I like to hop onto Quora every now and again and answer people’s questions about moving and living in new cities and countries. It helps me better articulate my thoughts on these subjects and generates ideas for my blog and future courses or books I might offer. I’m selective about which questions I actually answer, only chiming in when I think I might really be able to connect and help. If you haven’t been on the site before, check it out: www.quora.com anyone can ask and answer questions and topics range from practical advice to getting really into the weeds with philosophical questions. It’s easy to go off onto a tangent clicking interesting questions and reading the long threads of answers. After you spend some time on there, you’ll see that when people ask better questions, they get better answers.
Maybe there are no dumb questions, but there are poor questions.
There are a lot of questions that are asked poorly and you’ll see that they don’t get many answers, or worse they are attacked or mocked. I’m not talking about grammar or spelling, but when the question has no context that allows someone to reach out and give you what you really need. When asking questions, think about what kind of feedback you are really looking for. Consider the other person and meet them half way. Make it easy for them to give you what you want.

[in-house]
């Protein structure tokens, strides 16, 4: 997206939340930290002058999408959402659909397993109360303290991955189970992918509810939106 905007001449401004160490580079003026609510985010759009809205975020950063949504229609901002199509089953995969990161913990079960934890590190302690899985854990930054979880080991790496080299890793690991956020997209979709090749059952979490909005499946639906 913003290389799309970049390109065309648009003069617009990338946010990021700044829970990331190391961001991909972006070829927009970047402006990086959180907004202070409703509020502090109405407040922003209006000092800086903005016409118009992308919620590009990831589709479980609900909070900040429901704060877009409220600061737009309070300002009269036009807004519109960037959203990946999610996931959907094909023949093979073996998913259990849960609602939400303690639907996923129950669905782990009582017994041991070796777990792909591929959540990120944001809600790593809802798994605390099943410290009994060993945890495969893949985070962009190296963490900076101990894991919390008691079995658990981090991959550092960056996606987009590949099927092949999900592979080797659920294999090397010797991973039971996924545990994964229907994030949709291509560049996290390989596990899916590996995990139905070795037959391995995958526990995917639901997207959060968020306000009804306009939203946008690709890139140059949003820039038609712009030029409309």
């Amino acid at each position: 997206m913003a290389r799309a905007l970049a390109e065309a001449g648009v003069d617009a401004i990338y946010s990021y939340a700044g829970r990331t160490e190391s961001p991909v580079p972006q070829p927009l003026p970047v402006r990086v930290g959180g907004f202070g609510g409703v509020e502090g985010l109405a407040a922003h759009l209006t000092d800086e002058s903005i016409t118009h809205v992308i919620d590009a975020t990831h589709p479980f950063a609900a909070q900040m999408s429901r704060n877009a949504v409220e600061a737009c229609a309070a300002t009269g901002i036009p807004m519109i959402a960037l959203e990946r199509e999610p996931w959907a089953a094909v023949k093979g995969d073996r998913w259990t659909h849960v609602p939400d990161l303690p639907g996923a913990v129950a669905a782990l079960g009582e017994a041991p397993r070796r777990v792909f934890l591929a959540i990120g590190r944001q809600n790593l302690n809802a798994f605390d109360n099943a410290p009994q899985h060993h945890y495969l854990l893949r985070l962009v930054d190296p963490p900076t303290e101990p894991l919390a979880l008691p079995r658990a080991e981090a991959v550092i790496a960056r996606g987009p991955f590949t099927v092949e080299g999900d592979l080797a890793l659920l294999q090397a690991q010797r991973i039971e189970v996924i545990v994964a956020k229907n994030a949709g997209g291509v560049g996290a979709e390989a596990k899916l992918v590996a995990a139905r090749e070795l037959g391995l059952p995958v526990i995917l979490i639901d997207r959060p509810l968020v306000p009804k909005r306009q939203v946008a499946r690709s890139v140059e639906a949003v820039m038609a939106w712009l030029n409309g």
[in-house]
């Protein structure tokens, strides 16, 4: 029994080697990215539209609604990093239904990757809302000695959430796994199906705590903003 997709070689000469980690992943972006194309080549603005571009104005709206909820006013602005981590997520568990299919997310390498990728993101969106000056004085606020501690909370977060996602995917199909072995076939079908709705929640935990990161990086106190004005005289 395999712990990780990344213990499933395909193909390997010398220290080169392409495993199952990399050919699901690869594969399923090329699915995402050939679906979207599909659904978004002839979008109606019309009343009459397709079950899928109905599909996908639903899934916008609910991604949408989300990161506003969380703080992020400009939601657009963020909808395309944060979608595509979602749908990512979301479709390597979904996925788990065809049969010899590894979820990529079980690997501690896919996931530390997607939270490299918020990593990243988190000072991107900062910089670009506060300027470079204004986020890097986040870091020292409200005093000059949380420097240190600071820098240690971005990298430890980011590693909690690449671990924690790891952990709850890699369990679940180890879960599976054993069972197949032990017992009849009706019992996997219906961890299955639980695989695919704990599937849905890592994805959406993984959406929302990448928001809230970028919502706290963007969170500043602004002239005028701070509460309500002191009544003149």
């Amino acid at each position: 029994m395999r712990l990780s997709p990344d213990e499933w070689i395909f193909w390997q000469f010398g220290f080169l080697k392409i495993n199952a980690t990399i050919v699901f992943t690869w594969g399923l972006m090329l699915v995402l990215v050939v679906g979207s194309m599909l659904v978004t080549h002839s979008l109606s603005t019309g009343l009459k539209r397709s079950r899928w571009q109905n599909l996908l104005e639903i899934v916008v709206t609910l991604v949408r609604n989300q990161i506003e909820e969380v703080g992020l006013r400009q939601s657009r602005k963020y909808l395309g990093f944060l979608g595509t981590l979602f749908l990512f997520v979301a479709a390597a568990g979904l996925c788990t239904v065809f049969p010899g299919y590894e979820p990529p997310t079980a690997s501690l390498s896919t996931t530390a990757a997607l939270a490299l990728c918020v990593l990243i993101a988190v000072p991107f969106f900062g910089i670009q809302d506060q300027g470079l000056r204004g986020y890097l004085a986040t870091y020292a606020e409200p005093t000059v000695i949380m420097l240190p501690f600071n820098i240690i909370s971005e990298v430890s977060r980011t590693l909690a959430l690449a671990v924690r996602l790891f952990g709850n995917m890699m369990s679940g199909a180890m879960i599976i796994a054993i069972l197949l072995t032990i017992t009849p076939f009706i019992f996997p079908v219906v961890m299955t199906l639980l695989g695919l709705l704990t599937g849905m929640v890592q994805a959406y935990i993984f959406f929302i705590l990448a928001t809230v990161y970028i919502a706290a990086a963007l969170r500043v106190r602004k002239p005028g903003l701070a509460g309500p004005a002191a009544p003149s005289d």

Example: Should I move to New York?
Ummm, the city? Somewhere else in the state? Are you going for a job, or following a loved one, or just looking for a change? Why? What’s your goal? What’s your budget?
How can anyone even start to answer this question in a way that truly will help the asker? Even if their question is sincere the barrage of follow-up questions and irritation from the answerers might make the asker feel rather under attack.
Ask a better question.
People are more willing and more able to help if you take them right to the problem spot.
A better version of that first question, as an example: I have a good job and friends in my hometown in the midwest but always dreamed of living in New York City someday. I have some savings and am confident I can get a similar job there but I’m worried because I won’t know anyone. Should I go for it? If you went through a similar situation I’d love to hear your advice.
Sometimes, through working out a better version of your question you actually organize your thoughts. This hypothetical person may not have realized that their anxiety really stems from fear of being lonely in her new city. Just in creating a better question she’ll uncover some answers.
Plus, in asking a better question you are targeting your answerers, the people who can talk to you about your specific problem.
Of course, this isn’t really about Quora, or any other online platform. In life, when we ask better questions, we get better answers, even when we are just asking ourselves the question.